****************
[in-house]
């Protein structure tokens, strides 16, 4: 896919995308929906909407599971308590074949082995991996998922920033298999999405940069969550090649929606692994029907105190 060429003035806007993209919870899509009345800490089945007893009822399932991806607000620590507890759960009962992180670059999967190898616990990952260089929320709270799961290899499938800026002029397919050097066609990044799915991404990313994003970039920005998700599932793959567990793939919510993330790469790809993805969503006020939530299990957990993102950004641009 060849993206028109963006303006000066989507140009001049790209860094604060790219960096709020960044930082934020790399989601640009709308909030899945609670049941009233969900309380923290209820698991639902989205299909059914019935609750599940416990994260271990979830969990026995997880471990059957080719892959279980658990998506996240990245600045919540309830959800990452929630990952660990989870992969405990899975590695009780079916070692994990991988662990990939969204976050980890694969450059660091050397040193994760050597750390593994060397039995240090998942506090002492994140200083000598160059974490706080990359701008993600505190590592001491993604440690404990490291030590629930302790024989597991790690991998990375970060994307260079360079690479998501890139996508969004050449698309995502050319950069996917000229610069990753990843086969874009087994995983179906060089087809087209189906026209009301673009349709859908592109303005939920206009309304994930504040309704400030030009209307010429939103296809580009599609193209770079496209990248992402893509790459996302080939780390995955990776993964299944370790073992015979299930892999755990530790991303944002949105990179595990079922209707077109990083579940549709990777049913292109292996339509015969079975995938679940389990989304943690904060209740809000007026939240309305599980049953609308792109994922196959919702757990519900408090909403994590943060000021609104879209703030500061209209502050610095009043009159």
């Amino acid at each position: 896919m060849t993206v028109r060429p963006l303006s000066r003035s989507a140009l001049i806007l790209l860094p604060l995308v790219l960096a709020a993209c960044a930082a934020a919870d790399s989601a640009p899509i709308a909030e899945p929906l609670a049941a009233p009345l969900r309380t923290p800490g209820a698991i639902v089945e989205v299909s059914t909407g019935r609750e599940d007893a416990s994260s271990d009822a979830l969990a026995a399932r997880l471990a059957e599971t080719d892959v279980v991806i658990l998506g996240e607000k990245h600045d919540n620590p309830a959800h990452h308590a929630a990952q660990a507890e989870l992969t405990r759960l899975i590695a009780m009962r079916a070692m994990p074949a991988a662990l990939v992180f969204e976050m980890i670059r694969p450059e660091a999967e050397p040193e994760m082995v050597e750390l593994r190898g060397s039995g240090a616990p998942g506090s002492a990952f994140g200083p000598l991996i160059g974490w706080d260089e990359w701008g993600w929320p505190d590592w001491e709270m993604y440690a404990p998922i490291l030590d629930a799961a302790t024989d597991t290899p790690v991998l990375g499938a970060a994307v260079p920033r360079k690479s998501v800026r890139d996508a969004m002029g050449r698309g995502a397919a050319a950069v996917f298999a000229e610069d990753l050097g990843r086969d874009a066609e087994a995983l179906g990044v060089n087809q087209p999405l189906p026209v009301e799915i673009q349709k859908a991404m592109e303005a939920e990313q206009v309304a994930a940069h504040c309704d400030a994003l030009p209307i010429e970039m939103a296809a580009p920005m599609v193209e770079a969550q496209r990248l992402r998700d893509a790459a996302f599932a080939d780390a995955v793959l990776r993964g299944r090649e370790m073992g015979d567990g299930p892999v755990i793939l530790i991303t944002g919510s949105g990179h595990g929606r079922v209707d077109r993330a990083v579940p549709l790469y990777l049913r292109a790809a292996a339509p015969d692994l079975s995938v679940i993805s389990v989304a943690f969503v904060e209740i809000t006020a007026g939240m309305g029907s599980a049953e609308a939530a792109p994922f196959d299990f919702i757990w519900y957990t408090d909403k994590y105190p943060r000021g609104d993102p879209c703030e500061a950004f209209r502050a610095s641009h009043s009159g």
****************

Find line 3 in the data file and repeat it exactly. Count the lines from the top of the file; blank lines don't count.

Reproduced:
């Amino acid at each position: 896919m060849t993206v028109r060429p963006l303006s000066r003035s989507a140009l001049i806007l790209l860094p604060l995308v790219l960096a709020a993209c960044a930082a934020a919870d790399s989601a640009p899509i709308a909030e899945p929906l609670a049941a009233p009345l969900r309380t923290p800490g209820a698991i639902v089945e989205v299909s059914t909407g019935r609750e599940d007893a416990s994260s271990d009822a979830l969990a026995a399932r997880l471990a059957e599971t080719d892959v279980v991806i658990l998506g996240e607000k990245h600045d919540n620590p309830a959800h990452h308590a929630a990952q660990a507890e989870l992969t405990r759960l899975i590695a009780m009962r079916a070692m994990p074949a991988a662990l990939v992180f969204e976050m980890i670059r694969p450059e660091a999967e050397p040193e994760m082995v050597e750390l593994r190898g060397s039995g240090a616990p998942g506090s002492a990952f994140g200083p000598l991996i160059g974490w706080d260089e990359w701008g993600w929320p505190d590592w001491e709270m993604y440690a404990p998922i490291l030590d629930a799961a302790t024989d597991t290899p790690v991998l990375g499938a970060a994307v260079p920033r360079k690479s998501v800026r890139d996508a969004m002029g050449r698309g995502a397919a050319a950069v996917f298999a000229e610069d990753l050097g990843r086969d874009a066609e087994a995983l179906g990044v060089n087809q087209p999405l189906p026209v009301e799915i673009q349709k859908a991404m592109e303005a939920e990313q206009v309304a994930a940069h504040c309704d400030a994003l030009p209307i010429e970039m939103a296809a580009p920005m599609v193209e770079a969550q496209r990248l992402r998700d893509a790459a996302f599932a080939d780390a995955v793959l990776r993964g299944r090649e370790m073992g015979d567990g299930p892999v755990i793939l530790i991303t944002g919510s949105g990179h595990g929606r079922v209707d077109r993330a990083v579940p549709l790469y990777l049913r292109a790809a292996a339509p015969d692994l079975s995938v679940i993805s389990v989304a943690f969503v904060e209740i809000t006020a007026g939240m309305g029907s599980a049953e609308a939530a792109p994922f196959d299990f919702i757990w519900y957990t408090d909403k994590y105190p943060r000021g609104d993102p879209c703030e500061a950004f209209r502050a610095s641009h009043s009159g």